As I sit here, holding back tears, frustrated to the point where I can barely type, one question comes to mind:
Since when did weddings become about everything and everyone but the two people getting married?
A year and two months ago, when John bent down on one knee, on those untrustworthy, but quaint wooden steps off of Saskatchewan Drive, I was elated. So incredibly excited at the thought of spending the rest of my life with my best friend—the one person who loved me wholly and unconditionally. In that moment, it was only us, and no one else.
Through most of the stages of our wedding planning, it has been entirely about us. The type of venue we picked, the kind of ceremony we wanted, the colours and themes that fit our style—all John and Paige. Which is exactly how it should be.
But then, somewhere along the way, things started to get complicated. And by things, I mean people. Certain expectations were not met, certain feelings were hurt and certain levels of disappointment could not be reversed.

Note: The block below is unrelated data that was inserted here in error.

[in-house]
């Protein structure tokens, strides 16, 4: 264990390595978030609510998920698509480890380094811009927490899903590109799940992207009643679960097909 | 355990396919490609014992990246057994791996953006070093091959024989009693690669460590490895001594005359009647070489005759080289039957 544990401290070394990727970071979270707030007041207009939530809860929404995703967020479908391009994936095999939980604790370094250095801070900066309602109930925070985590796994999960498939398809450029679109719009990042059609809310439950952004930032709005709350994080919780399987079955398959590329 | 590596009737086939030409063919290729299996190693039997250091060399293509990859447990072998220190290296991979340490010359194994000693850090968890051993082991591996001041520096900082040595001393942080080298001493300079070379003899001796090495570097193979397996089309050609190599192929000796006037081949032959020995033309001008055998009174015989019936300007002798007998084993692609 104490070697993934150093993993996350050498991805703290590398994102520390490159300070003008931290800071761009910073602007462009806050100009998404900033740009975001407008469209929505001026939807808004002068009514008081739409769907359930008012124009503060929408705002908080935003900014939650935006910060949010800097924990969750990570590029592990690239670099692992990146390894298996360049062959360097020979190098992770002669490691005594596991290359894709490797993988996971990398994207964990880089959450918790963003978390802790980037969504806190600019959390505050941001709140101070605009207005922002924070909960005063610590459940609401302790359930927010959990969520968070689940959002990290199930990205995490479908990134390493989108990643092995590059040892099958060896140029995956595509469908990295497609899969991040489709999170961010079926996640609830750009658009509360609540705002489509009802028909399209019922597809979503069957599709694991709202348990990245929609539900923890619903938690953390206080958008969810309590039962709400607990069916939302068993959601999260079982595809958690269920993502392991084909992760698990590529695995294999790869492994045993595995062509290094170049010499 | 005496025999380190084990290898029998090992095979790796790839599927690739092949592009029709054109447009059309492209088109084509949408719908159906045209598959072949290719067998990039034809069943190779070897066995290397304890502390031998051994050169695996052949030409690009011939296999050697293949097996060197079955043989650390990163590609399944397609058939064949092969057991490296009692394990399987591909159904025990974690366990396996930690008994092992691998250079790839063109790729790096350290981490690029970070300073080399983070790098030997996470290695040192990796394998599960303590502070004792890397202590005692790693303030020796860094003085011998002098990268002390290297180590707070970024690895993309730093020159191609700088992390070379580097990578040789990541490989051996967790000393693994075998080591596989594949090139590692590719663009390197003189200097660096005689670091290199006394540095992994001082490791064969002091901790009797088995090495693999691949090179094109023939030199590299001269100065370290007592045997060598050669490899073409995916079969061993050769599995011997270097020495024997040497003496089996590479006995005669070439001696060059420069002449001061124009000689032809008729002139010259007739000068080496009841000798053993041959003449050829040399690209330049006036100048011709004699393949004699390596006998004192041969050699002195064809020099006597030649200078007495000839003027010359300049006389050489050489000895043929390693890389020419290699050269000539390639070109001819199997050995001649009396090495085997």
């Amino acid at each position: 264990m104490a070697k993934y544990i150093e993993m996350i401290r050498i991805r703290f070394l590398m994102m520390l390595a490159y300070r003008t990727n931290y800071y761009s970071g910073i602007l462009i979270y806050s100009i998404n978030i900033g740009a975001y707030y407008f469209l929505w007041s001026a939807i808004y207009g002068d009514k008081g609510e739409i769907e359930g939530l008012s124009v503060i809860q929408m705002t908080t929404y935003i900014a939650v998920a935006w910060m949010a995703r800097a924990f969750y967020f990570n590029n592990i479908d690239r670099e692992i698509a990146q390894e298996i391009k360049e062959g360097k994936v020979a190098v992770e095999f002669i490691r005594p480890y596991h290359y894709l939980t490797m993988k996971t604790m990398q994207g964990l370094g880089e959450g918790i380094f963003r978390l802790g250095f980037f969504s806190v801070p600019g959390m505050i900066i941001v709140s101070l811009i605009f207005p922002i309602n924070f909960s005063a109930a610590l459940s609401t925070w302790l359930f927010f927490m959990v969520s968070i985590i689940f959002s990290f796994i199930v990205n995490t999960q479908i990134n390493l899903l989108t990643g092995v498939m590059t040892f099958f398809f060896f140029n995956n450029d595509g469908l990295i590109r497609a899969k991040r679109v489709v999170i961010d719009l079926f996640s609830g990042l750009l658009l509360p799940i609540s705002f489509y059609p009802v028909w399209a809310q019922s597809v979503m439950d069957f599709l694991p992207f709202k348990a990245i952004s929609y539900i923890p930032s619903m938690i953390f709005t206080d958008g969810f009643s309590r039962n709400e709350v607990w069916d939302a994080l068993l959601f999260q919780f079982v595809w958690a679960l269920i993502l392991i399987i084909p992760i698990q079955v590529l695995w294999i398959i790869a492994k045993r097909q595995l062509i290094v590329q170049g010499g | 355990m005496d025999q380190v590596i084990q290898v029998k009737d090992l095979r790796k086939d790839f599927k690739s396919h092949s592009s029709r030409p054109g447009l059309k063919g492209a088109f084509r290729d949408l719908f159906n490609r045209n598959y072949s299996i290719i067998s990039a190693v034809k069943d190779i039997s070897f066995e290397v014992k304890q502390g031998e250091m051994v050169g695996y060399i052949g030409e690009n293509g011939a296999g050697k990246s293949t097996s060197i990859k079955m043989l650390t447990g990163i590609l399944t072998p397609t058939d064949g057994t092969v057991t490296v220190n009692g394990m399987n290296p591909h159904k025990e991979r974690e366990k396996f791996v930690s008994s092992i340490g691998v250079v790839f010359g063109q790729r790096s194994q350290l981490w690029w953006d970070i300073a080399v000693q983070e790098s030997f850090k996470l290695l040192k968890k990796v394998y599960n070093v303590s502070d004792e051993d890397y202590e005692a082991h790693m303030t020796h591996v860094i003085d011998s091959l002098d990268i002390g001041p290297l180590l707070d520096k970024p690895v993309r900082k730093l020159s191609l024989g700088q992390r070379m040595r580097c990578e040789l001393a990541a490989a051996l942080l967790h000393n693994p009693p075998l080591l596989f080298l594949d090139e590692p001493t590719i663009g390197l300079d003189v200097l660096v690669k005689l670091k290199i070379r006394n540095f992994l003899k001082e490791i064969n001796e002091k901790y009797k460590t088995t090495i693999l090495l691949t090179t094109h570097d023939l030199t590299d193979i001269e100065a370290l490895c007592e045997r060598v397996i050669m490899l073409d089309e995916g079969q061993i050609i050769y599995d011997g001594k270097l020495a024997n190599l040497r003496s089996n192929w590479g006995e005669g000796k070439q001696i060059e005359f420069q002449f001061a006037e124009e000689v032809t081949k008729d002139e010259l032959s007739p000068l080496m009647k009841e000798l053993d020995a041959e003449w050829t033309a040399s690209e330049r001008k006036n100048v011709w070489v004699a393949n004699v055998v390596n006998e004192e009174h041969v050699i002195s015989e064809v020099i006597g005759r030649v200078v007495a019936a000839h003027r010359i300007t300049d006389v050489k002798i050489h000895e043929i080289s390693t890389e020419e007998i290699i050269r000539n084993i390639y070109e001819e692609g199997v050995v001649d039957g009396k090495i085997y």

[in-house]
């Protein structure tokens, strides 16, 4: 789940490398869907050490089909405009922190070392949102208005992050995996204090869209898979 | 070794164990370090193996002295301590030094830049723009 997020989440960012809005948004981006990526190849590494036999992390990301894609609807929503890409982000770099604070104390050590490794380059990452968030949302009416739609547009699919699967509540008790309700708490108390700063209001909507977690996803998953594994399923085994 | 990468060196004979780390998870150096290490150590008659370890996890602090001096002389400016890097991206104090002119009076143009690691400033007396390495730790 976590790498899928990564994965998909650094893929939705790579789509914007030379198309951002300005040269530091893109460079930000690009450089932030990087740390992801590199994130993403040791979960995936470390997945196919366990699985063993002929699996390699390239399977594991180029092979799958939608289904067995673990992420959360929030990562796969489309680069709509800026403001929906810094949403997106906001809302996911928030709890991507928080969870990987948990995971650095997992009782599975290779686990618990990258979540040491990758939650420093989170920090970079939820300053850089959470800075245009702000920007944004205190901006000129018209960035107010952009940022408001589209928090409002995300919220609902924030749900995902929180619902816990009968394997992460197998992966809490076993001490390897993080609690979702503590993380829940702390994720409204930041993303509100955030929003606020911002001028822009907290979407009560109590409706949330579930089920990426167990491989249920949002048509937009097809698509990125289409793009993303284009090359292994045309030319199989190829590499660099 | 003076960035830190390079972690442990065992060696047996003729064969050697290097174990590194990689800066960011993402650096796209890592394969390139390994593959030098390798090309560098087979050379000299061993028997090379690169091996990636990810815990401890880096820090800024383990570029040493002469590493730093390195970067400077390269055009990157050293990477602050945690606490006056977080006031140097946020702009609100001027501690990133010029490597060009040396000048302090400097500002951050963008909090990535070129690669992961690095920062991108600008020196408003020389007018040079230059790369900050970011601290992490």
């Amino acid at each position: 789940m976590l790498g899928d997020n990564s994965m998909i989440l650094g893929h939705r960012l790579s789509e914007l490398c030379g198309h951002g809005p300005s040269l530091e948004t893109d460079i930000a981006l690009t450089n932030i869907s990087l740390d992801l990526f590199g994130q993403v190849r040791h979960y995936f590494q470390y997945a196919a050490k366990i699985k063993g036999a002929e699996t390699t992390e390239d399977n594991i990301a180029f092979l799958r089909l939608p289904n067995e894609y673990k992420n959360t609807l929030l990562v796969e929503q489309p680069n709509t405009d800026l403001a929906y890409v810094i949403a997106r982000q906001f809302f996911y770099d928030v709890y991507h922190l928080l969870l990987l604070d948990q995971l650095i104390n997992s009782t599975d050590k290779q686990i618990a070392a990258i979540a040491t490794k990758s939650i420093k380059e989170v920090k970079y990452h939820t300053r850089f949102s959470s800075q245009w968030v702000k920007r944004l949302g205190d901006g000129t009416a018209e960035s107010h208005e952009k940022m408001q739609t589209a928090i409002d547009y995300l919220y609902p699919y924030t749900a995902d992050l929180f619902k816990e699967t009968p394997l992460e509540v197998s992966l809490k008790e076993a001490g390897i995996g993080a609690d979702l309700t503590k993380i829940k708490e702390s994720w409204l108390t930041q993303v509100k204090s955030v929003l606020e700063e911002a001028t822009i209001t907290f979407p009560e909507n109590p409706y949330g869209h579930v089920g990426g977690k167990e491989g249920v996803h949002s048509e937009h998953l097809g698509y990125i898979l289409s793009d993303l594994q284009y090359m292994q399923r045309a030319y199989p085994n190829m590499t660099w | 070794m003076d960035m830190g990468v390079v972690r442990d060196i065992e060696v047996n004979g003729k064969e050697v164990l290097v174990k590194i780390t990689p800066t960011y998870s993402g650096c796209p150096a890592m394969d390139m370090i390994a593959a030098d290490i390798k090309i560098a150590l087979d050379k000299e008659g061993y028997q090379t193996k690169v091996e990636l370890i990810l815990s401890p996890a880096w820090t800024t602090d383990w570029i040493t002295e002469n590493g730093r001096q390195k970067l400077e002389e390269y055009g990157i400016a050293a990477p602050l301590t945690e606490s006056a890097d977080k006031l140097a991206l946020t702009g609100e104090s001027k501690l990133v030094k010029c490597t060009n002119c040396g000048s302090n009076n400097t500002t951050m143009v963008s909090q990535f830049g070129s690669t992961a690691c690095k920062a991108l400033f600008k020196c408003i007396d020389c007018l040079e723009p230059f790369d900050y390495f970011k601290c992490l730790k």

And that brings us to now. The point where I’m starting to wonder why we decided to have a “traditional” wedding at all. Shouldn’t our commitment to one another be enough?
OK, so my previous statement isn’t entirely true. While I was never the kid who dreamed of my perfect wedding day, I knew from the time I started dating John that I wanted to marry him.
For us, our wedding is about sharing how we feel about each other to the people who matter most to us. All the frills, details and traditions are secondary.
The problem is, we happen to live in a culture that is wedding-obsessed. And believe me when I say, it’s dangerously easy to get caught up in that obsession—especially when it’s all you know.
But as I’m sitting here, still upset, my blood feeling as though it’s about to boil, I need to remember the reason behind our big day (which is coming up in a little over two weeks, I might add!).
The reason is two people and two people only: John and Paige.